Maybe that’s something you need to grasp. Maybe you live your life wracked by guilt because of a past failure, or a repeated one, you can’t meet what you think of as God’s performance management targets for the Christian. But see your status – you are God’s redeemed and adopted Son if you have put your faith in him.
Perhaps you haven’t yet put your faith in Jesus, maybe you think I’m not good enough, I couldn’t keep it up. No, you aren’t and no you can’t, you’re right. But you don’t have to, Christ does it for you, you just have to accept it by faith.
But how does that work? Once we are saved by faith in Christ, redeemed and adopted what difference should it make?
We relate to God as a loved child to a loving Father
(6) “Because you are his sons, God sent the Spirit of his Son into our hearts, the Spirit who calls out, ‘Abba, Father.’” Do you notice how the Holy Spirit is described? The Spirit of his Son – as we thought in the passage from John the Spirit is another like Jesus, and he is sent by God so that the adopted sons relate to God as Jesus the Son did.
In other words the Holy Spirit comes to make the believers new relationship with God a living breathing reality. As you read the gospels you can’t help but notice the relationship Jesus has with God. He listens to him, takes time out to speak with him, seeks to delight and glorify God; acting as God would act, loving as God would love, God’s priorities are his priorities.
What Paul is saying is amazing. The very Spirit who makes Jesus relationship with God a reality will do the same for us. He comes and lives in our hearts – the centre of our wills, intellects and feelings and he changes them, he transforms them; so that we relate to God as his children not as his enemies. Did you notice that the words that the Spirit calls out within us or through us are the very words Jesus used when addressing his Father.
We can relate to God as our father just as Jesus did because we have the same spirit at work in us. Abba is a word used in families, it is a term that speaks of a closeness, an intimacy, but not an over familiarity.
Just imagine for a minute a couple who are adopting a child. How would they feel when the adoption papers are all signed and sealed and they now have a legal relationship with that child? They would be thrilled. But imagine how much happier they are when a few months later that child instinctively calls out ‘Mum’ or ‘Dad’ to them. Then it wouldn’t just be a legal, formal relationship but a living, breathing, loving reality.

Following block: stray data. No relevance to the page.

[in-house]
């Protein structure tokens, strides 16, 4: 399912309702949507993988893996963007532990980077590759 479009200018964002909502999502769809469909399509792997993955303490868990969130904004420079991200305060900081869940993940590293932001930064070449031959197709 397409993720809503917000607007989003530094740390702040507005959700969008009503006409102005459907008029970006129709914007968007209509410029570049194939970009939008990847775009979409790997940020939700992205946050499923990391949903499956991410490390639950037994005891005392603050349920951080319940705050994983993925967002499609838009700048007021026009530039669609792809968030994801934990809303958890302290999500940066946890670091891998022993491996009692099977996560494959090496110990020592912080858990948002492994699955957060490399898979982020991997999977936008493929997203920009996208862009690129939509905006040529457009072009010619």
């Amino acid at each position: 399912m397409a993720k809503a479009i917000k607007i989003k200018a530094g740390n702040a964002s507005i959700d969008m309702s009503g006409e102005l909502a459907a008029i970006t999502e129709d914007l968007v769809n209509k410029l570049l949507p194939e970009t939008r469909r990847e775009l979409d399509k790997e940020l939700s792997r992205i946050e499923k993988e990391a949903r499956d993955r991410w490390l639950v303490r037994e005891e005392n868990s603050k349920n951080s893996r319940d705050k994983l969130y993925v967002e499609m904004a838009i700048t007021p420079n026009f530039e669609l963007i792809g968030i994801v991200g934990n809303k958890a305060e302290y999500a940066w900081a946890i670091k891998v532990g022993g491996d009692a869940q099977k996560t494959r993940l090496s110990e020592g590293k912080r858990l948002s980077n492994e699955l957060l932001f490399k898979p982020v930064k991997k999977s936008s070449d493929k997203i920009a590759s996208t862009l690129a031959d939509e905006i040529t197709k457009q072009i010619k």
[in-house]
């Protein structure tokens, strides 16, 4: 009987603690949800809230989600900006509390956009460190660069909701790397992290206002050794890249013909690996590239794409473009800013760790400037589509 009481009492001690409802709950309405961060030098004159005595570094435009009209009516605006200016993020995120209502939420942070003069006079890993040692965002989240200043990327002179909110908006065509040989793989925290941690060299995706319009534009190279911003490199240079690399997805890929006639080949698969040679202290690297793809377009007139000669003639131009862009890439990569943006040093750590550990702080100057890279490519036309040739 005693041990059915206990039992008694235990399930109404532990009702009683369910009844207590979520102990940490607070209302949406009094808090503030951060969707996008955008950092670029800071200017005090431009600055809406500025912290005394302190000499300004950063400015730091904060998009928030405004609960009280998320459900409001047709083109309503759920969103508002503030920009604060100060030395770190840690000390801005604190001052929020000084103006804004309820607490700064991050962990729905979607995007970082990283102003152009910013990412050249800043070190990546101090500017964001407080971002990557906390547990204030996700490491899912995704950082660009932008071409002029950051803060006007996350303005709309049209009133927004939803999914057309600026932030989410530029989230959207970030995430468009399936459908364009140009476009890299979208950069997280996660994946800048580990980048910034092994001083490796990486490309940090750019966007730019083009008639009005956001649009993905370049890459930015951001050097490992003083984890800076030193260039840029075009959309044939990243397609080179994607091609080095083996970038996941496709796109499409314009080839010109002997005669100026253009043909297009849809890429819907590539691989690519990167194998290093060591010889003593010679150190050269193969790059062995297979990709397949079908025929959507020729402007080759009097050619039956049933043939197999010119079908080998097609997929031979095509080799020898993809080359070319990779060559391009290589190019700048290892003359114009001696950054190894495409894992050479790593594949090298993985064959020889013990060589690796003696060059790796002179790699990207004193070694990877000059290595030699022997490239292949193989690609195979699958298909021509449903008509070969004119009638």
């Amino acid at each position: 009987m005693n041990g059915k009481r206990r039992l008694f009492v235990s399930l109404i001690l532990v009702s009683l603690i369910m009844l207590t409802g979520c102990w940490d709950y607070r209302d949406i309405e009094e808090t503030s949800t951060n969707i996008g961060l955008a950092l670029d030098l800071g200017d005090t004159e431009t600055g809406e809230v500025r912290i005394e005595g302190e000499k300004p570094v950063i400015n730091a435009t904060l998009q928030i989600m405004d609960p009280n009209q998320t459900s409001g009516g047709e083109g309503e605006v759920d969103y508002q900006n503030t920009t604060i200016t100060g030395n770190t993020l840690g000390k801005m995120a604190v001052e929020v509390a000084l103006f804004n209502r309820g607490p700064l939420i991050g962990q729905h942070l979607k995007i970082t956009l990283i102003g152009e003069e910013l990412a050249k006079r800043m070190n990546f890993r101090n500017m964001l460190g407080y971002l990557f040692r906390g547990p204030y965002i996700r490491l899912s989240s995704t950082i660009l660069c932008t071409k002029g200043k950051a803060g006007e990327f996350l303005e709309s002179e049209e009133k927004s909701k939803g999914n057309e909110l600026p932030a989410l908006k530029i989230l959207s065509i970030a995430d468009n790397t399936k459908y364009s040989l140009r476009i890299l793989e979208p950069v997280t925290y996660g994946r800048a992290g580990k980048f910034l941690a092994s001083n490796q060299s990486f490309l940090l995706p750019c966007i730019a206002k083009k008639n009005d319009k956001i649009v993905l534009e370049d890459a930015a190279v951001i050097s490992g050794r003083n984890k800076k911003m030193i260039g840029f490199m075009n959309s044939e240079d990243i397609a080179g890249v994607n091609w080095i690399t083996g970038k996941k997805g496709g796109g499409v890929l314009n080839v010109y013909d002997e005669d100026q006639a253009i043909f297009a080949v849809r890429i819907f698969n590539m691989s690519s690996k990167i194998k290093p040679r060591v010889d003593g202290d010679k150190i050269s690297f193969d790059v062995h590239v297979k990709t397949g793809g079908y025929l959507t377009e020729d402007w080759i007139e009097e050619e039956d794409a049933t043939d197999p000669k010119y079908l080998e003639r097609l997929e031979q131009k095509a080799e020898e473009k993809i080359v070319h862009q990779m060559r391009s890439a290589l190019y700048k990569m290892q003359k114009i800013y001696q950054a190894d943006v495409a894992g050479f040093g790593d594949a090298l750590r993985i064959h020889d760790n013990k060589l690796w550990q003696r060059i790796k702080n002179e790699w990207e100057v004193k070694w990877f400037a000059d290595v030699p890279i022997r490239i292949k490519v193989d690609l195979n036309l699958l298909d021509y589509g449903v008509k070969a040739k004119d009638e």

That’s what God sends his Holy Spirit into our lives to do. He makes the believer’s redemption and adoption a relational reality, as he teaches us how we relate to God, as he opens the Bible to us, as he teaches us what displeases God and what he delights in, as he makes Jesus real to us. As he leads us to speak to God, to run to him in a crisis, to trust in him in difficulties, to thank him for his mercy and grace, to ask him for what we need, and to share his concerns, and to look and long for his coming.
Let’s just go back to our friend’s question; ‘How am I supposed to relate to God?’ You explain all that to them and they say yes but I just don’t feel that God is my father.
My hunch is that if you go and ask my boys if they feel like I am their dad that they would look at you like you had gone out, they wouldn’t have a clue what you were on about. But if you were to watch them you would see that they relate to me as their dad. They ask me things, they try to please me, they are disciplined by me, they come to me when they are upset, and so on.
The Holy Spirit doesn’t make you feel God is your Father, he causes us to practically relate to God as our Father. The Holy Spirits work in to make our new relationship with God a living breathing reality. What that looks like will differ for each one of us, and it will differ over time for each of us.
Don’t give up being a son to be a slave. Do you see our status before God in Christ – we are redeemed and lovingly adopted, we are made heirs and we have a right relationship with God. And the Holy Spirit is sent to live and work in us so we experience the reality of that relationship of having God as our loving heavenly father.
What will that relationship look like? How do we relate rightly to God? The Holy Spirit works to remind us of the wonder of the redemption and relationship we have with God, he helps us to approach and talk to God, he encourages and guides us as we serve God, in a crisis he drives us to cry out to God, he draws us to confess our failure to God and he goes with us and speaks through us as we call others to know God.
Don’t be a slave be a son?